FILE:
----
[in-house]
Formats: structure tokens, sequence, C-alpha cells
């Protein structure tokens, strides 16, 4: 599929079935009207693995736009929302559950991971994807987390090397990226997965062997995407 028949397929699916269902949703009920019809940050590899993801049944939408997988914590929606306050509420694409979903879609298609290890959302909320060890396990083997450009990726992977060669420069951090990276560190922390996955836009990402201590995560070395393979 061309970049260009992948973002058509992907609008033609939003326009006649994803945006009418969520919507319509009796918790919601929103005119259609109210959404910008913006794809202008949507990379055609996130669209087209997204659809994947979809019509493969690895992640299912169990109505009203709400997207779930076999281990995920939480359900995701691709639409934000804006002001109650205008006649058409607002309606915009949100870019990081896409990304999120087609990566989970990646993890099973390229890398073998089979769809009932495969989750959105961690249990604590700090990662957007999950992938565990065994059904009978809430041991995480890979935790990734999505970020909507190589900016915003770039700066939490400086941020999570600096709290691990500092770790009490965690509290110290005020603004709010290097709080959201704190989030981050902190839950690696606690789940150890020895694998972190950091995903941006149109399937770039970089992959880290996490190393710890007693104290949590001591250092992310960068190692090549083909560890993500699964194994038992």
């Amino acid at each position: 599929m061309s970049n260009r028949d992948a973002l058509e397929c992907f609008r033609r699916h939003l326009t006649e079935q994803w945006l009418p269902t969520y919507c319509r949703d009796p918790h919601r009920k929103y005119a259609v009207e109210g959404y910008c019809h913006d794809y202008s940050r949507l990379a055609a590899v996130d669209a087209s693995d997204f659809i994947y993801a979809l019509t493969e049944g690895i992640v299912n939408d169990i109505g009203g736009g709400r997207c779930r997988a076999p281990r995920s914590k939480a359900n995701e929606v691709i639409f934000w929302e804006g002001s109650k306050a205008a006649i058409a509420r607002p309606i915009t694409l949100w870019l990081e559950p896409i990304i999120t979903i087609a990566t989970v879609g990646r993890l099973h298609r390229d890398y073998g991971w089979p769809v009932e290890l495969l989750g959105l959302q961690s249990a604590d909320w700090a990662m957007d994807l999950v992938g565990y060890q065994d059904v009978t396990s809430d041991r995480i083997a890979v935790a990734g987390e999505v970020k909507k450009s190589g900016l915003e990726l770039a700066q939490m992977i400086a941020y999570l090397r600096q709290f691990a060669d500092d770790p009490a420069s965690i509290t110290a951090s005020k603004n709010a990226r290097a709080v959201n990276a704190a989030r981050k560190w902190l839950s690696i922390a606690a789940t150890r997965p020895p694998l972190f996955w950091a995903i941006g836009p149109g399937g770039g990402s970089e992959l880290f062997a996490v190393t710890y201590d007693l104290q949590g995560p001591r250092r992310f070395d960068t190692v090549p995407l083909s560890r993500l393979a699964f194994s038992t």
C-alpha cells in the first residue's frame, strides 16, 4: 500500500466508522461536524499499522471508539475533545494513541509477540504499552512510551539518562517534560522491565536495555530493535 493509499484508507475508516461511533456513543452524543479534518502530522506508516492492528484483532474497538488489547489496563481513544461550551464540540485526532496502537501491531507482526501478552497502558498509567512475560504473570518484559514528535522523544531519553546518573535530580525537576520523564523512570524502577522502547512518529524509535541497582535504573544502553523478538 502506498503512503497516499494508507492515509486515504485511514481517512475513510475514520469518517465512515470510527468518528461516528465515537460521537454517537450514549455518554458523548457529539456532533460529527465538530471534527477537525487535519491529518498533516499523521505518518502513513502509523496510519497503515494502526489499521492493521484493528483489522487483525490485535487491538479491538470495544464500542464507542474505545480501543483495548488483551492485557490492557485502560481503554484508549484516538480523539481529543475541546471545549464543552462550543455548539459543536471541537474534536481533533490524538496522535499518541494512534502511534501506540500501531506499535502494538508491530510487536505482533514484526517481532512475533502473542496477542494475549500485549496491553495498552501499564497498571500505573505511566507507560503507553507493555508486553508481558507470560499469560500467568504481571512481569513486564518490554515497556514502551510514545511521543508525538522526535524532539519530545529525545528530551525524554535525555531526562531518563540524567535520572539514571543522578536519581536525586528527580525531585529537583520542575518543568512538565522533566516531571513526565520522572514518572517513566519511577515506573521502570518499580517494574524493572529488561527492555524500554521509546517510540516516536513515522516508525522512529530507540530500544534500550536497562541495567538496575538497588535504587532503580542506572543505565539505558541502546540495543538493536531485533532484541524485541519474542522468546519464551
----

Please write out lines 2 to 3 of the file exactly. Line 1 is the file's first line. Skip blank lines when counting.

Formats: structure tokens, sequence, C-alpha cells
């Protein structure tokens, strides 16, 4: 599929079935009207693995736009929302559950991971994807987390090397990226997965062997995407 028949397929699916269902949703009920019809940050590899993801049944939408997988914590929606306050509420694409979903879609298609290890959302909320060890396990083997450009990726992977060669420069951090990276560190922390996955836009990402201590995560070395393979 061309970049260009992948973002058509992907609008033609939003326009006649994803945006009418969520919507319509009796918790919601929103005119259609109210959404910008913006794809202008949507990379055609996130669209087209997204659809994947979809019509493969690895992640299912169990109505009203709400997207779930076999281990995920939480359900995701691709639409934000804006002001109650205008006649058409607002309606915009949100870019990081896409990304999120087609990566989970990646993890099973390229890398073998089979769809009932495969989750959105961690249990604590700090990662957007999950992938565990065994059904009978809430041991995480890979935790990734999505970020909507190589900016915003770039700066939490400086941020999570600096709290691990500092770790009490965690509290110290005020603004709010290097709080959201704190989030981050902190839950690696606690789940150890020895694998972190950091995903941006149109399937770039970089992959880290996490190393710890007693104290949590001591250092992310960068190692090549083909560890993500699964194994038992």